Is the primary motivation behind the school reform movement financial? asks Carol Burris in an editorial for the Washington Post. A recent commercial released by former Washington D.C’s chancellor of public schools Michelle Rhee, claims that public schools trying to compete in the new academic marketplace is akin to a couch potato trying to stack up against Olympic athletes. Now Burris, the principal of the South Side High School in Rockville Center, New York, along with Harry Leonadartos, who is the principal of Clarkstown High School North in Rockland County, are asking if the derision often heaped on traditional public schools by eduction reform advocates is a good way to motivate them to improve.
The education system in the U.S. is in trouble, but it isn’t in the kind of trouble that appears suddenly and out of nowhere.
In truth, while we and others see daunting and unfilled needs in many schools, there has not been a sharp and sudden decline in student performance as is being implied, and in fact scores on the National Assessment of Educational Progress — sometimes referred to as the nation’s educational report card — are higher than ever before.
Still, it’s hard to escape from an impression that schools have suddenly and drastically imploded. The answer could lie in the fact that there’s a vast potential market to be tapped — if only enough panic about the state of America’s education could be inspired. That is why, while Rupert Murdoch is trying to position his company, News Corporation, to take advantage of what he estimates to be a $500 billion market. His publications in New York and elsewhere dedicate a prodigious amount of space to criticizing the quality of schools and educators.
The idea that public schools are doing poorly is hard to square with results from surveys that show parents giving high marks to their local schools while at the same time having a low opinion of public schools in general. Is the disconnect there because parents can’t reconcile their opinion of the school their children are enrolled in to what they’ve been told is the state of public schools around the country?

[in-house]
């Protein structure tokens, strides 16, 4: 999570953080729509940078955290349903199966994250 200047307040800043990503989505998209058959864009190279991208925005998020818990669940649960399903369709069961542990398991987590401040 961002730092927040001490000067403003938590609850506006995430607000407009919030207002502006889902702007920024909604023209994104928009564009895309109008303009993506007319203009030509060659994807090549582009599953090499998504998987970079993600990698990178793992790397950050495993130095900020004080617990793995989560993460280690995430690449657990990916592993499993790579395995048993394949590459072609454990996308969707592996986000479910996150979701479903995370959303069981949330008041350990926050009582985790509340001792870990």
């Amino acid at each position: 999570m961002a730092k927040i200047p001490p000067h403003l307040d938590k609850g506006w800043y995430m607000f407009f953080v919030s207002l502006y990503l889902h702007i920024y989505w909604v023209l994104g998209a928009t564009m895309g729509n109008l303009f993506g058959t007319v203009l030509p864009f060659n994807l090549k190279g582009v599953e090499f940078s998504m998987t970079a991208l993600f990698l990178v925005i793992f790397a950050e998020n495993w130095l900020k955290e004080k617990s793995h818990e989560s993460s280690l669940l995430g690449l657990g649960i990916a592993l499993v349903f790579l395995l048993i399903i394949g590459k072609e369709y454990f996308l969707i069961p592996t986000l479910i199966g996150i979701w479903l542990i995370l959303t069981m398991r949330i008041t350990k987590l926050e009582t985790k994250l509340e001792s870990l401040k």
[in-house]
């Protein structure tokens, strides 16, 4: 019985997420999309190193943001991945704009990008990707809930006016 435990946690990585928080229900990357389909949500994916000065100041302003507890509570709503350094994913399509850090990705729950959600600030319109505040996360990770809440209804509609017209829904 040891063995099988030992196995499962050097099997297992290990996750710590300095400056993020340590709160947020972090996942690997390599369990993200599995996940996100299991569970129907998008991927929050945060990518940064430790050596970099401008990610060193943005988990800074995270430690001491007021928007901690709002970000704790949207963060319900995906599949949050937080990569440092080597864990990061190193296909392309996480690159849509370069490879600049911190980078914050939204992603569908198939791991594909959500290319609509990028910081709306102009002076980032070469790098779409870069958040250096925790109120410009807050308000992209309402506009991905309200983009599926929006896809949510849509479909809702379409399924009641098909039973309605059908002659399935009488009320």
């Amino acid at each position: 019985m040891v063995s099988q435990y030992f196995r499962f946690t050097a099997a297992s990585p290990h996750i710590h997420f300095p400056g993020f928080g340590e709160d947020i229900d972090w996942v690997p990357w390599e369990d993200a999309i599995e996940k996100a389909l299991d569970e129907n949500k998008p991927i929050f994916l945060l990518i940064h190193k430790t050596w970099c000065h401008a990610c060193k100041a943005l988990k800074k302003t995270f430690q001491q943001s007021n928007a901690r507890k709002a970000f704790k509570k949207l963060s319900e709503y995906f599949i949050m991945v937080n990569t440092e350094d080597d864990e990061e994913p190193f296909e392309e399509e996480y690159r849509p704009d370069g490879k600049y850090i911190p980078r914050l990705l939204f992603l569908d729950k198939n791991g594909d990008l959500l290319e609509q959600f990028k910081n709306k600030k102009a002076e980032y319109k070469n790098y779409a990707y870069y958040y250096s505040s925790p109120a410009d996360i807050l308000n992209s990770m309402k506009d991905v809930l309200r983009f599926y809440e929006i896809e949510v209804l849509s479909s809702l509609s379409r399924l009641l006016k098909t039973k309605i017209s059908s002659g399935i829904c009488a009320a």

And if public school reform really is needed as badly as has been claimed, wouldn’t it make sense to give a voice in the direction of that reform to the people who spend the time in actual schools and the classrooms? Principals and teachers should have an opportunity to weigh in too, says the editorial’s authors — but they’re frequently left out of the loop.
New York Governor Andrew Cuomo won his election in large part because of his promise to reform the state’s education system. As promised, within the year of taking office, Cuomo’s Education Commission held a hearing in New York City, inviting stakeholders to weigh in on the slate of proposals to improve the quality of New York’s schools. Despite the promise of a forum, it turned out to be problematic:
Prior to the time and place of the meeting being posted, both of us sent a request to testify on the topic of teacher and principal quality. As high school principals, we are deeply concerned about the direction of the Regents reform agenda, especially in regard to evaluating teachers using test scores. We were joined by an outstanding New York City high school principal and two teachers from South Side High School. Both teachers had submitted requests to speak, one sending that request and her remarks weeks in advance.
We were not allowed to speak.